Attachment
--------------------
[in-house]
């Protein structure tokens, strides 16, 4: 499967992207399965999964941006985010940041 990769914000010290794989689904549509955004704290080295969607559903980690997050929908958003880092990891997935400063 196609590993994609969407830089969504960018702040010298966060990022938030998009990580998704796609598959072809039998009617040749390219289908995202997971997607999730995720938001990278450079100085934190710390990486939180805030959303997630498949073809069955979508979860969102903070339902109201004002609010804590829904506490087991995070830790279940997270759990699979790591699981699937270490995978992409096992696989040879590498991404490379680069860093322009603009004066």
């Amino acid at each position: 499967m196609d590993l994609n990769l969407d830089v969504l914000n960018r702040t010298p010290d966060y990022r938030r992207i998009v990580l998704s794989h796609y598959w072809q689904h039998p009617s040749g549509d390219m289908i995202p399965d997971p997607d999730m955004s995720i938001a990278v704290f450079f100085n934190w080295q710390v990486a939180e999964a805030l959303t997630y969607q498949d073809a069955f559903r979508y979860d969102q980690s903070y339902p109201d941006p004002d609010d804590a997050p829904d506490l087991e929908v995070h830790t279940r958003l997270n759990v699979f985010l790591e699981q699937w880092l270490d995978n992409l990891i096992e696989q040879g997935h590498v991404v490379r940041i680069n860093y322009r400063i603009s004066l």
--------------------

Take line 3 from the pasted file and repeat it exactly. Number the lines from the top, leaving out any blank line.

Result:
């Amino acid at each position: 499967m196609d590993l994609n990769l969407d830089v969504l914000n960018r702040t010298p010290d966060y990022r938030r992207i998009v990580l998704s794989h796609y598959w072809q689904h039998p009617s040749g549509d390219m289908i995202p399965d997971p997607d999730m955004s995720i938001a990278v704290f450079f100085n934190w080295q710390v990486a939180e999964a805030l959303t997630y969607q498949d073809a069955f559903r979508y979860d969102q980690s903070y339902p109201d941006p004002d609010d804590a997050p829904d506490l087991e929908v995070h830790t279940r958003l997270n759990v699979f985010l790591e699981q699937w880092l270490d995978n992409l990891i096992e696989q040879g997935h590498v991404v490379r940041i680069n860093y322009r400063i603009s004066l």